Extract

The decision by the National Prosecuting Authority (NPA) to provisionally withdraw charges against the Gupta enablers allegedly involved in syphoning millions of rand from the Estina dairy farm project in Vrede is a mighty blow in the fight against endemic corruption.

As more jaw-dropping revelations are made before the Zondo commission of inquiry into state capture, the public is left to wonder: will the suspects ultimately pay for the destruction they’ve caused, or are they simply going to be left alone to enjoy their ill-gotten gains?

The Guptas, having robbed the country blind, are now laughing at us. They’ve made an ass of us.

The NPA and the Hawks studiously ignored all the alleged wrongdoing by the Guptas and their cronies circulating widely for some time. It was only after the election of Cyril Ramaphosa as ANC president in December 2017 that they were roused to action. In January, the Hawks searched the offices of Free State premier Ace Magashule, who had just been installed as ANC secretary-general, and those of the provincial department of agriculture. It was under Mosebenzi Zwane, a former mineral resources minister, that the agriculture department is alleged to have paid R220m to the Guptas — money intended to help emerging black farmers. Some of the money, R30m, is said to have gone into paying for a lavish wedding at Sun City. There was an outcry when a private jet carrying guests to the wedding landed at the Waterkloof Air Force Base, but little did the public realise that the entire thing was being paid for by the South African taxpayer. The raid on Magashule’s offices gave the public hope tha...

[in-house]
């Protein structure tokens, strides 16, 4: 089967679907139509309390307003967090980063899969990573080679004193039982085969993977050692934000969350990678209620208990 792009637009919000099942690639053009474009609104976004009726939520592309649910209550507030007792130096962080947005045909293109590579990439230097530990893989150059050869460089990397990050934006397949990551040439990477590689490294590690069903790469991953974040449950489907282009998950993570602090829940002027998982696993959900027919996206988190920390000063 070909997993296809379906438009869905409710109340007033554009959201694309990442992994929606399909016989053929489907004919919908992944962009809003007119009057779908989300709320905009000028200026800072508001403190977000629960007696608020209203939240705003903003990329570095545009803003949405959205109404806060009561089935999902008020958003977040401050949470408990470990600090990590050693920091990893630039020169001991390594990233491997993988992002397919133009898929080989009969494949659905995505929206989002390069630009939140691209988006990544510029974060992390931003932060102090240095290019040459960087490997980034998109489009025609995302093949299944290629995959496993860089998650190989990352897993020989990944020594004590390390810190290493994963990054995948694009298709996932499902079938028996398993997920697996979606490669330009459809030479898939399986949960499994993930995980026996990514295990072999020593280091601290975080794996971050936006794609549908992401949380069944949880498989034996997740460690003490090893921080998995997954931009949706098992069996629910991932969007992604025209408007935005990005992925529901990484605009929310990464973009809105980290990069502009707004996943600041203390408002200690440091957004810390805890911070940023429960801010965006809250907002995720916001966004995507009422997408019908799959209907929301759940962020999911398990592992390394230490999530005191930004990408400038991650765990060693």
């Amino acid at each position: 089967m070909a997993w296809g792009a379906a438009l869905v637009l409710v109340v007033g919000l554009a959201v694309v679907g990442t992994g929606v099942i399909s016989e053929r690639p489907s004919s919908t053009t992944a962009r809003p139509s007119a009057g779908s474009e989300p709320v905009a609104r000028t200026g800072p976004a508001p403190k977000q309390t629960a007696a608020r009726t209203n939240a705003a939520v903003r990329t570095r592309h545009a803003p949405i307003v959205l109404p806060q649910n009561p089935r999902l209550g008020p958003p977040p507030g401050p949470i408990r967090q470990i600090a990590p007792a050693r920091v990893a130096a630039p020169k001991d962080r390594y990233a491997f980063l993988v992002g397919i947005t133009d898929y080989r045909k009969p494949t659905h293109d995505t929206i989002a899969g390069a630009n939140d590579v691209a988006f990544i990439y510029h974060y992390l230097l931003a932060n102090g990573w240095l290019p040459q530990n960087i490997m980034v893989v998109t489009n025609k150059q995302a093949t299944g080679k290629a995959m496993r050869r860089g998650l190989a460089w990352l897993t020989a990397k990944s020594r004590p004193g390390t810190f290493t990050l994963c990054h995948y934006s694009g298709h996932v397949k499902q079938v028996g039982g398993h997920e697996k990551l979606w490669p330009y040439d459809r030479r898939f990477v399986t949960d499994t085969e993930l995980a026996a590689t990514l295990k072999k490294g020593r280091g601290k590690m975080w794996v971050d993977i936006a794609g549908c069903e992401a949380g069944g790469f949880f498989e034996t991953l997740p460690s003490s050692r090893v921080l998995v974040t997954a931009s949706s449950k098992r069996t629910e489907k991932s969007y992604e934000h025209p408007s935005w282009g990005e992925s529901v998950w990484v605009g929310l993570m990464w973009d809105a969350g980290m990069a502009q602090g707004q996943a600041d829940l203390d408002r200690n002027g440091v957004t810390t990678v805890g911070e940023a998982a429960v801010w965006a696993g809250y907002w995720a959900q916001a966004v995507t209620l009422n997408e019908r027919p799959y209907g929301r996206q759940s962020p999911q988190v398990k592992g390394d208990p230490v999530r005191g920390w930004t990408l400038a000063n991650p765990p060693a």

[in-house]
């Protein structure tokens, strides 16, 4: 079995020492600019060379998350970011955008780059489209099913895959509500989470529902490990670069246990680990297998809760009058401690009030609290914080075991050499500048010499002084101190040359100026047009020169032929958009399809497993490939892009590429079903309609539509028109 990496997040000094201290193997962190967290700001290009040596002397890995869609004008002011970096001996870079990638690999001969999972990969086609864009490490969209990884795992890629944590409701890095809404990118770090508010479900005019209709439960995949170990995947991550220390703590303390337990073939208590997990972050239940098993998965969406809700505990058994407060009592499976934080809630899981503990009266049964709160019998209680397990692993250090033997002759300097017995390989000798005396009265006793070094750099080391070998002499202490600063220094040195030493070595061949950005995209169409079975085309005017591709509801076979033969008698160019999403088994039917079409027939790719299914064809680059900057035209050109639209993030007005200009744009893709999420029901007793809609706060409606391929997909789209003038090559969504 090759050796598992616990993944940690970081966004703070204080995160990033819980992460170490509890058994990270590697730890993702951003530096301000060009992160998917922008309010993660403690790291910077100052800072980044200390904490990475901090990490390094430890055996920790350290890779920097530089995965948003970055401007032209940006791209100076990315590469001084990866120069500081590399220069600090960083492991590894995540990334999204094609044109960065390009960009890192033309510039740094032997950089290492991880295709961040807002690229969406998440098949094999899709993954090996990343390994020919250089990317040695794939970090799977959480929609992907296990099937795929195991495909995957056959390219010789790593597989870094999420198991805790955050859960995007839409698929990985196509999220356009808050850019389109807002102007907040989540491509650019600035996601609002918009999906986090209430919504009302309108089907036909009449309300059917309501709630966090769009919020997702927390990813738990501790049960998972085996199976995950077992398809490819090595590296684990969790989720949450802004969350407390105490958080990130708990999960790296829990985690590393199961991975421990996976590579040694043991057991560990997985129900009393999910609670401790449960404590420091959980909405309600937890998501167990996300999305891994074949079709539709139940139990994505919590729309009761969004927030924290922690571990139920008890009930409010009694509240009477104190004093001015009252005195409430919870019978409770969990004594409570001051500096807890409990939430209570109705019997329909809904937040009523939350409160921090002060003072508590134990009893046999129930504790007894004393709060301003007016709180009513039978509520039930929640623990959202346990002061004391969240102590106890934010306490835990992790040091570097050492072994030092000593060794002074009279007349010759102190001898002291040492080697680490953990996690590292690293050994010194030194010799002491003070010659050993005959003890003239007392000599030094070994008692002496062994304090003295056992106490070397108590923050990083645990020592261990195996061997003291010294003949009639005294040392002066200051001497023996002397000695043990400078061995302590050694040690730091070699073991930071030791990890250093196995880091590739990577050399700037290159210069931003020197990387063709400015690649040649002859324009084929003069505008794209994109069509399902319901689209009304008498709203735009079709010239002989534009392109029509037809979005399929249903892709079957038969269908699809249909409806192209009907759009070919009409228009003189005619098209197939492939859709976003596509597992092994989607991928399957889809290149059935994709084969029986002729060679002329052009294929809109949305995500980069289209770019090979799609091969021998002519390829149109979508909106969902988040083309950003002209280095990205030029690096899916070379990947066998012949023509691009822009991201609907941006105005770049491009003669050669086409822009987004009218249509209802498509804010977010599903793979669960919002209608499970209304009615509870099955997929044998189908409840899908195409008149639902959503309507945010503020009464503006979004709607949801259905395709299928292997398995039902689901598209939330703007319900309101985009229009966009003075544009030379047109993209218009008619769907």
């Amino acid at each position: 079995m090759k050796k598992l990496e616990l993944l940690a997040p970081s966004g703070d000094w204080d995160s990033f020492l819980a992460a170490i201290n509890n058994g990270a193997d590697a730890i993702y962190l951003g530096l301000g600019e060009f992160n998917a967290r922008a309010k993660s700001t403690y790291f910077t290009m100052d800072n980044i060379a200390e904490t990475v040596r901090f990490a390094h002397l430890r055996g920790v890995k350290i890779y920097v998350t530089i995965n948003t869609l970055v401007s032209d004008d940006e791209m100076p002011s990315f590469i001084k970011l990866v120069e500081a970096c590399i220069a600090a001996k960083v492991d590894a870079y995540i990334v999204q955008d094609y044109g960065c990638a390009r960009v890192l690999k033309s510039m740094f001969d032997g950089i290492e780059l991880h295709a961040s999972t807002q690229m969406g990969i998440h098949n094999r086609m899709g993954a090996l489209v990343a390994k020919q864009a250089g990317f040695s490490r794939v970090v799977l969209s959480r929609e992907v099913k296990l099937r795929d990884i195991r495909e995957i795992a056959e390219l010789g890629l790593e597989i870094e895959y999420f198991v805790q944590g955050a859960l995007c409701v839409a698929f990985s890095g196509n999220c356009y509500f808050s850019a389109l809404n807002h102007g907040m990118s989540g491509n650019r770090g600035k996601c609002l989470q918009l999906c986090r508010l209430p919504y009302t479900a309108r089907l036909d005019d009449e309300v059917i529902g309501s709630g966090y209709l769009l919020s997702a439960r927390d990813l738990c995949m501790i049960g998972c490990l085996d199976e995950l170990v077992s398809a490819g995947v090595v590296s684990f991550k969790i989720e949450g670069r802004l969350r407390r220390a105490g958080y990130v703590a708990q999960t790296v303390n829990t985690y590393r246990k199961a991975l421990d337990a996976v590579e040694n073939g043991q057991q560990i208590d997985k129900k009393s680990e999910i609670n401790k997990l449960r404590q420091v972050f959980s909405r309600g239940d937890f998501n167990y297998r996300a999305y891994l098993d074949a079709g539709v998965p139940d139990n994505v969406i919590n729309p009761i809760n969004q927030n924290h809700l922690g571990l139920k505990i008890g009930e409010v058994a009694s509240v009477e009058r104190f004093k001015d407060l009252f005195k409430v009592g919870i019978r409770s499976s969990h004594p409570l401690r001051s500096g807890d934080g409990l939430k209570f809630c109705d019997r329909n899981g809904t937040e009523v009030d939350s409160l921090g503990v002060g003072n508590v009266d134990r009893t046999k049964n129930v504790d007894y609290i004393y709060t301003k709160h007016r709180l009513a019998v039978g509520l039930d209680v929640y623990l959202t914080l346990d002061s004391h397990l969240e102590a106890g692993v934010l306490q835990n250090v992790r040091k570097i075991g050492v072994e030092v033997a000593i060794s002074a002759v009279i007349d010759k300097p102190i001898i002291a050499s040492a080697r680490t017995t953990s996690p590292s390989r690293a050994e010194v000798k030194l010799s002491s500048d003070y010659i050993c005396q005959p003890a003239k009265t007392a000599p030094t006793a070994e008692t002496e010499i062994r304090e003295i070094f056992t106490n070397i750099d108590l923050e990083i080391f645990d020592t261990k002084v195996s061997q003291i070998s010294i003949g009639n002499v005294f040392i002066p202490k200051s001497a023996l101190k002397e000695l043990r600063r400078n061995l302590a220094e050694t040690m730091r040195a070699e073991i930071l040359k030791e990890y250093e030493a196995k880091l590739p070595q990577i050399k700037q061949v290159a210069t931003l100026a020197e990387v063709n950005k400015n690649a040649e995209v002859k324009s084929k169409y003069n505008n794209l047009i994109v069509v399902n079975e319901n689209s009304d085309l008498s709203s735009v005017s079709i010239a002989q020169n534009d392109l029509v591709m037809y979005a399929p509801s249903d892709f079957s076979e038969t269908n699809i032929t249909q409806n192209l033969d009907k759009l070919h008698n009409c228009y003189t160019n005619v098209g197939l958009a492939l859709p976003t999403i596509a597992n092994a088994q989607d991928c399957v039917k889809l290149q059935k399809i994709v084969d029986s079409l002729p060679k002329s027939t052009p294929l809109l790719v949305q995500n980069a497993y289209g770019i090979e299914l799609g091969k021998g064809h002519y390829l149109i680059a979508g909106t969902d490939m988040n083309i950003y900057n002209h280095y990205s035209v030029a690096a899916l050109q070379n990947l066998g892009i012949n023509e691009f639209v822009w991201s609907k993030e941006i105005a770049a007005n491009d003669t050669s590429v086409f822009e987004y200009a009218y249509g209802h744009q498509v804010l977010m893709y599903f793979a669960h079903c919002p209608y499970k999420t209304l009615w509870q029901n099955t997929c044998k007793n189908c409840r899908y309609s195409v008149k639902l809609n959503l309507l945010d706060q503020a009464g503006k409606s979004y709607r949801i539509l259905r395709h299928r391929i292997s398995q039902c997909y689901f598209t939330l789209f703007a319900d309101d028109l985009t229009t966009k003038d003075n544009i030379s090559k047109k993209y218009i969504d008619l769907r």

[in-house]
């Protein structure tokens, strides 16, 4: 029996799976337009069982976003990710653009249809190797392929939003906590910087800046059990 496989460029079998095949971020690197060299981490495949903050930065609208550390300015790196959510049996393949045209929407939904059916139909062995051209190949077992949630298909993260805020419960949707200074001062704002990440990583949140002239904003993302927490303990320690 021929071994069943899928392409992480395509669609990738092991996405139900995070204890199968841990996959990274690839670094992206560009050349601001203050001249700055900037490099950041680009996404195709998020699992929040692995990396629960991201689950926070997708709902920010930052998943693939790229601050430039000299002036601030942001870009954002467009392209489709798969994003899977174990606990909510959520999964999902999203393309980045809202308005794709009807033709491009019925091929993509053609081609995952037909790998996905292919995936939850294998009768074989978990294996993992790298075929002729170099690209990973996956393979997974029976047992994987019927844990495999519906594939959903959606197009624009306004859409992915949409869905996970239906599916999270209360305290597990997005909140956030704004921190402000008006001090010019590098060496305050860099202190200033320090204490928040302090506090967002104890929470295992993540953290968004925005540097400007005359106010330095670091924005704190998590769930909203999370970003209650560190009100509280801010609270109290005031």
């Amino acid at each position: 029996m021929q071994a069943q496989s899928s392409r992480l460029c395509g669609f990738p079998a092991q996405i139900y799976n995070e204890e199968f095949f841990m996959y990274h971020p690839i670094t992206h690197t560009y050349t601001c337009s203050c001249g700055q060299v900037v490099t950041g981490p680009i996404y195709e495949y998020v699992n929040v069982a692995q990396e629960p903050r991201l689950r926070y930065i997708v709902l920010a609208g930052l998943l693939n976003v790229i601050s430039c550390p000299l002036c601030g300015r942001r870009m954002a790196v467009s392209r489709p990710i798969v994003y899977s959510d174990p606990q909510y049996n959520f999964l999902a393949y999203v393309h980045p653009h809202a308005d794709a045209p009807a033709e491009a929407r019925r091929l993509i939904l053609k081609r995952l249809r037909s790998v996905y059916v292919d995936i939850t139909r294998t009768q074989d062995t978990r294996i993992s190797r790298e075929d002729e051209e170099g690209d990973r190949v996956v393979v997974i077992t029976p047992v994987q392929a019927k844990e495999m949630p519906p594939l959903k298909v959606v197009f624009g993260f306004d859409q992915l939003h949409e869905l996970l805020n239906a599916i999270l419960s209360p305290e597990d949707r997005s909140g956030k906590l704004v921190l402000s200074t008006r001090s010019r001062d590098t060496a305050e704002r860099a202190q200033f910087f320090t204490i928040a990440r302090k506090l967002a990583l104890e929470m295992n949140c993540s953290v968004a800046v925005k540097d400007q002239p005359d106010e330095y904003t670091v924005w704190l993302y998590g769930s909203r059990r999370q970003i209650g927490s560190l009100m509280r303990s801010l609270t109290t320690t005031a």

BL Premium

This article is reserved for our subscribers.

A subscription helps you enjoy the best of our business content every day along with benefits such as exclusive Financial Times articles, Morningstar financial data, and digital access to the Sunday Times and Times Select.

Already subscribed? Simply sign in below.



Questions or problems? Email helpdesk@businesslive.co.za or call 0860 52 52 00.